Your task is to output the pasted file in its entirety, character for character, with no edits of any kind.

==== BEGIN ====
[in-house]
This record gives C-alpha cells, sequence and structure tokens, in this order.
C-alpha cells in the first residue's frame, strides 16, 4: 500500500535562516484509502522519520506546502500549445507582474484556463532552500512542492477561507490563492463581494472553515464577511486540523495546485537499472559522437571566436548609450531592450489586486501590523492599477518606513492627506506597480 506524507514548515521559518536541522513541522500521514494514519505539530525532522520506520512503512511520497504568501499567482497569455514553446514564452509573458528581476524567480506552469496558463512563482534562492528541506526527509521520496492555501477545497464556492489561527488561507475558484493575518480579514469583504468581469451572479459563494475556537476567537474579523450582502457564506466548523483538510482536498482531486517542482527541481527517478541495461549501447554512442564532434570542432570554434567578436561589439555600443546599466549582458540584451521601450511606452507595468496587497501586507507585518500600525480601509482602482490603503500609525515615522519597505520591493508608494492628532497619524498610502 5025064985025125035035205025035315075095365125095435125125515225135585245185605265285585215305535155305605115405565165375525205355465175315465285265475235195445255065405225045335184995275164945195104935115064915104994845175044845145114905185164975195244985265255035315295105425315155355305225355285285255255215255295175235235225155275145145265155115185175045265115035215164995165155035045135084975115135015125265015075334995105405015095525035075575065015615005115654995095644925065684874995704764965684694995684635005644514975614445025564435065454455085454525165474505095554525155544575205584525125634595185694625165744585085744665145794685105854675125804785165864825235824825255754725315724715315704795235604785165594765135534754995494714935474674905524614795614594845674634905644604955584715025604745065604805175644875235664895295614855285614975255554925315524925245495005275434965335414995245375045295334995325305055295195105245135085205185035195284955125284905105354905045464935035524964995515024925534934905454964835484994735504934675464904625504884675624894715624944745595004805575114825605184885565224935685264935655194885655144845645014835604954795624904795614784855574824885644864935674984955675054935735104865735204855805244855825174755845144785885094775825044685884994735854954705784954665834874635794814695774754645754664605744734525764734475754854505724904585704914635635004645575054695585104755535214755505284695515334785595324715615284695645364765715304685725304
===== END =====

[in-house]
This record gives C-alpha cells, sequence and structure tokens, in this order.
C-alpha cells in the first residue's frame, strides 16, 4: 500500500535562516484509502522519520506546502500549445507582474484556463532552500512542492477561507490563492463581494472553515464577511486540523495546485537499472559522437571566436548609450531592450489586486501590523492599477518606513492627506506597480 506524507514548515521559518536541522513541522500521514494514519505539530525532522520506520512503512511520497504568501499567482497569455514553446514564452509573458528581476524567480506552469496558463512563482534562492528541506526527509521520496492555501477545497464556492489561527488561507475558484493575518480579514469583504468581469451572479459563494475556537476567537474579523450582502457564506466548523483538510482536498482531486517542482527541481527517478541495461549501447554512442564532434570542432570554434567578436561589439555600443546599466549582458540584451521601450511606452507595468496587497501586507507585518500600525480601509482602482490603503500609525515615522519597505520591493508608494492628532497619524498610502 5025064985025125035035205025035315075095365125095435125125515225135585245185605265285585215305535155305605115405565165375525205355465175315465285265475235195445255065405225045335184995275164945195104935115064915104994845175044845145114905185164975195244985265255035315295105425315155355305225355285285255255215255295175235235225155275145145265155115185175045265115035215164995165155035045135084975115135015125265015075334995105405015095525035075575065015615005115654995095644925065684874995704764965684694995684635005644514975614445025564435065454455085454525165474505095554525155544575205584525125634595185694625165744585085744665145794685105854675125804785165864825235824825255754725315724715315704795235604785165594765135534754995494714935474674905524614795614594845674634905644604955584715025604745065604805175644875235664895295614855285614975255554925315524925245495005275434965335414995245375045295334995325305055295195105245135085205185035195284955125284905105354905045464935035524964995515024925534934905454964835484994735504934675464904625504884675624894715624944745595004805575114825605184885565224935685264935655194885655144845645014835604954795624904795614784855574824885644864935674984955675054935735104865735204855805244855825174755845144785885094775825044685884994735854954705784954665834874635794814695774754645754664605744734525764734475754854505724904585704914635635004645575054695585104755535214755505284695515334785595324715615284695645364765715304685725304